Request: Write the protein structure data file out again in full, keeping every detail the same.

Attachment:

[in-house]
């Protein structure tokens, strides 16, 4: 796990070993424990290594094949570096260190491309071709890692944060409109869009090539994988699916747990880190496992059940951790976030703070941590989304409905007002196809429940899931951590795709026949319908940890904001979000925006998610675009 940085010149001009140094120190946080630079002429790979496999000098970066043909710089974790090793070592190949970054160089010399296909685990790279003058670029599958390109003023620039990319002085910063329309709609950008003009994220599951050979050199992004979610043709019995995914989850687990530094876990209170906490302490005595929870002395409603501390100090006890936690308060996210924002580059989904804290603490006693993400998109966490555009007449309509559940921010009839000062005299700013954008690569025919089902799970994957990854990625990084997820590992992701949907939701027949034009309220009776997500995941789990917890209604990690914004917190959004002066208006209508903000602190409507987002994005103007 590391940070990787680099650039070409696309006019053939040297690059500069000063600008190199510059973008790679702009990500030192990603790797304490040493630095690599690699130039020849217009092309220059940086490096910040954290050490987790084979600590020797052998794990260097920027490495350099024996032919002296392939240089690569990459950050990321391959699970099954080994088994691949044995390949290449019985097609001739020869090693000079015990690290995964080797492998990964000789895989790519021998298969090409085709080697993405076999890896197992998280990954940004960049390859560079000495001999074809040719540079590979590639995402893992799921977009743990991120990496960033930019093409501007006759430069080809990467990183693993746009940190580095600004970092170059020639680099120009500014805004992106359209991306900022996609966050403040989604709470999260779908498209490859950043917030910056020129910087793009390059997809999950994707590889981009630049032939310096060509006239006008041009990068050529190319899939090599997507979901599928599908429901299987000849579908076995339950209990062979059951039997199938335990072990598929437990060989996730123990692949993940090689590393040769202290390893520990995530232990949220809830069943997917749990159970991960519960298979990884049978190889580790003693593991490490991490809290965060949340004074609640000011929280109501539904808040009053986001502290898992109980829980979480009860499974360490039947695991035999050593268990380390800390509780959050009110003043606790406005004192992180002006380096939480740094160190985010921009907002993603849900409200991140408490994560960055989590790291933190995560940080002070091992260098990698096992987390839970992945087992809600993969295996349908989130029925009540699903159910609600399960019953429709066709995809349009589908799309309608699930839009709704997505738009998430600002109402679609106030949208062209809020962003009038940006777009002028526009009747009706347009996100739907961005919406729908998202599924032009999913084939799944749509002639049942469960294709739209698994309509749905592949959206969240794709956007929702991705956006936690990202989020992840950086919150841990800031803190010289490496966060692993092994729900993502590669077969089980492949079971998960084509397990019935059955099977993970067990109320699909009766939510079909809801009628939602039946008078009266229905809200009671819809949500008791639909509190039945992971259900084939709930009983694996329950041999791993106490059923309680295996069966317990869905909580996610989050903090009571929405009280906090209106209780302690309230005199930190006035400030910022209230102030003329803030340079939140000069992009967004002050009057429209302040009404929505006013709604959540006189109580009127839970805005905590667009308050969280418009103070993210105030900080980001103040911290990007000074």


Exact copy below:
[in-house]
């Protein structure tokens, strides 16, 4: 796990070993424990290594094949570096260190491309071709890692944060409109869009090539994988699916747990880190496992059940951790976030703070941590989304409905007002196809429940899931951590795709026949319908940890904001979000925006998610675009 940085010149001009140094120190946080630079002429790979496999000098970066043909710089974790090793070592190949970054160089010399296909685990790279003058670029599958390109003023620039990319002085910063329309709609950008003009994220599951050979050199992004979610043709019995995914989850687990530094876990209170906490302490005595929870002395409603501390100090006890936690308060996210924002580059989904804290603490006693993400998109966490555009007449309509559940921010009839000062005299700013954008690569025919089902799970994957990854990625990084997820590992992701949907939701027949034009309220009776997500995941789990917890209604990690914004917190959004002066208006209508903000602190409507987002994005103007 590391940070990787680099650039070409696309006019053939040297690059500069000063600008190199510059973008790679702009990500030192990603790797304490040493630095690599690699130039020849217009092309220059940086490096910040954290050490987790084979600590020797052998794990260097920027490495350099024996032919002296392939240089690569990459950050990321391959699970099954080994088994691949044995390949290449019985097609001739020869090693000079015990690290995964080797492998990964000789895989790519021998298969090409085709080697993405076999890896197992998280990954940004960049390859560079000495001999074809040719540079590979590639995402893992799921977009743990991120990496960033930019093409501007006759430069080809990467990183693993746009940190580095600004970092170059020639680099120009500014805004992106359209991306900022996609966050403040989604709470999260779908498209490859950043917030910056020129910087793009390059997809999950994707590889981009630049032939310096060509006239006008041009990068050529190319899939090599997507979901599928599908429901299987000849579908076995339950209990062979059951039997199938335990072990598929437990060989996730123990692949993940090689590393040769202290390893520990995530232990949220809830069943997917749990159970991960519960298979990884049978190889580790003693593991490490991490809290965060949340004074609640000011929280109501539904808040009053986001502290898992109980829980979480009860499974360490039947695991035999050593268990380390800390509780959050009110003043606790406005004192992180002006380096939480740094160190985010921009907002993603849900409200991140408490994560960055989590790291933190995560940080002070091992260098990698096992987390839970992945087992809600993969295996349908989130029925009540699903159910609600399960019953429709066709995809349009589908799309309608699930839009709704997505738009998430600002109402679609106030949208062209809020962003009038940006777009002028526009009747009706347009996100739907961005919406729908998202599924032009999913084939799944749509002639049942469960294709739209698994309509749905592949959206969240794709956007929702991705956006936690990202989020992840950086919150841990800031803190010289490496966060692993092994729900993502590669077969089980492949079971998960084509397990019935059955099977993970067990109320699909009766939510079909809801009628939602039946008078009266229905809200009671819809949500008791639909509190039945992971259900084939709930009983694996329950041999791993106490059923309680295996069966317990869905909580996610989050903090009571929405009280906090209106209780302690309230005199930190006035400030910022209230102030003329803030340079939140000069992009967004002050009057429209302040009404929505006013709604959540006189109580009127839970805005905590667009308050969280418009103070993210105030900080980001103040911290990007000074």